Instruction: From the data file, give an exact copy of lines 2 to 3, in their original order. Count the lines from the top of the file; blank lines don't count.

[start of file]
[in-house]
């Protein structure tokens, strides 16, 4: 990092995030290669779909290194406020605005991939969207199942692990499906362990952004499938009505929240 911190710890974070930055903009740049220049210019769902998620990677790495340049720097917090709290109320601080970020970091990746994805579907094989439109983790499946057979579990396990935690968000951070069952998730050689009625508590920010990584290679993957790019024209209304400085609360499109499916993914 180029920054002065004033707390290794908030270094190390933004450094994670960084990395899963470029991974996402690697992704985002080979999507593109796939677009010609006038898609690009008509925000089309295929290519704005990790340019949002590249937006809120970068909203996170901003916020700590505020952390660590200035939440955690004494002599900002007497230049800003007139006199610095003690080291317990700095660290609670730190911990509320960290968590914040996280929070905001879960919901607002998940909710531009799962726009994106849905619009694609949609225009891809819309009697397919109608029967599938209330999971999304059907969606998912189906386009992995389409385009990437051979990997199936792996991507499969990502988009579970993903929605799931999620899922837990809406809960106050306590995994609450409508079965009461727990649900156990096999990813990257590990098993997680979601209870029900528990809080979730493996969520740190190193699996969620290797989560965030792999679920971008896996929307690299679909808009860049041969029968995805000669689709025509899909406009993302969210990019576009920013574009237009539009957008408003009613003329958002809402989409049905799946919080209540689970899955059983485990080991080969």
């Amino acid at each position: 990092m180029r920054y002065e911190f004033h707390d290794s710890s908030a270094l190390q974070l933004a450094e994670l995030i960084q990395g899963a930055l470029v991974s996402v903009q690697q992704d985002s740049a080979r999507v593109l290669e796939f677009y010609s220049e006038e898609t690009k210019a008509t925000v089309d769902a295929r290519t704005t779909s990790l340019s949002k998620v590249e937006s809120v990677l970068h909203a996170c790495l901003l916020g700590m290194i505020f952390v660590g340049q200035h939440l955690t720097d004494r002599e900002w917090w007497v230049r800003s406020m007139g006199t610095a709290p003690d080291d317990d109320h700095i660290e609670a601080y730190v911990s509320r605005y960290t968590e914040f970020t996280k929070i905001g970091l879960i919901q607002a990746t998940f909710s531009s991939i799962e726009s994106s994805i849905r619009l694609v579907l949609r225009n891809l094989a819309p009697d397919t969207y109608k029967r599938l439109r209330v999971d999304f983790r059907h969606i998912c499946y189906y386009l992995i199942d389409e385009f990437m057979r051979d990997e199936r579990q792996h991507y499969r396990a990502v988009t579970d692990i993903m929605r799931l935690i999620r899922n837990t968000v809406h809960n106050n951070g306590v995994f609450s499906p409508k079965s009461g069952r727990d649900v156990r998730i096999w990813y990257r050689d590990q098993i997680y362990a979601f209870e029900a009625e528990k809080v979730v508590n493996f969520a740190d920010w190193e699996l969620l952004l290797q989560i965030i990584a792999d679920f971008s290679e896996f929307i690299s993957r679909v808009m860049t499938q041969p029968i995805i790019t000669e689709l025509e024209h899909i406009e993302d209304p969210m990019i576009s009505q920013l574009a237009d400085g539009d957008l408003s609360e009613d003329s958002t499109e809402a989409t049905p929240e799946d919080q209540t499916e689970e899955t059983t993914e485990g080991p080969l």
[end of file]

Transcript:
């Protein structure tokens, strides 16, 4: 990092995030290669779909290194406020605005991939969207199942692990499906362990952004499938009505929240 911190710890974070930055903009740049220049210019769902998620990677790495340049720097917090709290109320601080970020970091990746994805579907094989439109983790499946057979579990396990935690968000951070069952998730050689009625508590920010990584290679993957790019024209209304400085609360499109499916993914 180029920054002065004033707390290794908030270094190390933004450094994670960084990395899963470029991974996402690697992704985002080979999507593109796939677009010609006038898609690009008509925000089309295929290519704005990790340019949002590249937006809120970068909203996170901003916020700590505020952390660590200035939440955690004494002599900002007497230049800003007139006199610095003690080291317990700095660290609670730190911990509320960290968590914040996280929070905001879960919901607002998940909710531009799962726009994106849905619009694609949609225009891809819309009697397919109608029967599938209330999971999304059907969606998912189906386009992995389409385009990437051979990997199936792996991507499969990502988009579970993903929605799931999620899922837990809406809960106050306590995994609450409508079965009461727990649900156990096999990813990257590990098993997680979601209870029900528990809080979730493996969520740190190193699996969620290797989560965030792999679920971008896996929307690299679909808009860049041969029968995805000669689709025509899909406009993302969210990019576009920013574009237009539009957008408003009613003329958002809402989409049905799946919080209540689970899955059983485990080991080969």
């Amino acid at each position: 990092m180029r920054y002065e911190f004033h707390d290794s710890s908030a270094l190390q974070l933004a450094e994670l995030i960084q990395g899963a930055l470029v991974s996402v903009q690697q992704d985002s740049a080979r999507v593109l290669e796939f677009y010609s220049e006038e898609t690009k210019a008509t925000v089309d769902a295929r290519t704005t779909s990790l340019s949002k998620v590249e937006s809120v990677l970068h909203a996170c790495l901003l916020g700590m290194i505020f952390v660590g340049q200035h939440l955690t720097d004494r002599e900002w917090w007497v230049r800003s406020m007139g006199t610095a709290p003690d080291d317990d109320h700095i660290e609670a601080y730190v911990s509320r605005y960290t968590e914040f970020t996280k929070i905001g970091l879960i919901q607002a990746t998940f909710s531009s991939i799962e726009s994106s994805i849905r619009l694609v579907l949609r225009n891809l094989a819309p009697d397919t969207y109608k029967r599938l439109r209330v999971d999304f983790r059907h969606i998912c499946y189906y386009l992995i199942d389409e385009f990437m057979r051979d990997e199936r579990q792996h991507y499969r396990a990502v988009t579970d692990i993903m929605r799931l935690i999620r899922n837990t968000v809406h809960n106050n951070g306590v995994f609450s499906p409508k079965s009461g069952r727990d649900v156990r998730i096999w990813y990257r050689d590990q098993i997680y362990a979601f209870e029900a009625e528990k809080v979730v508590n493996f969520a740190d920010w190193e699996l969620l952004l290797q989560i965030i990584a792999d679920f971008s290679e896996f929307i690299s993957r679909v808009m860049t499938q041969p029968i995805i790019t000669e689709l025509e024209h899909i406009e993302d209304p969210m990019i576009s009505q920013l574009a237009d400085g539009d957008l408003s609360e009613d003329s958002t499109e809402a989409t049905p929240e799946d919080q209540t499916e689970e899955t059983t993914e485990g080991p080969l």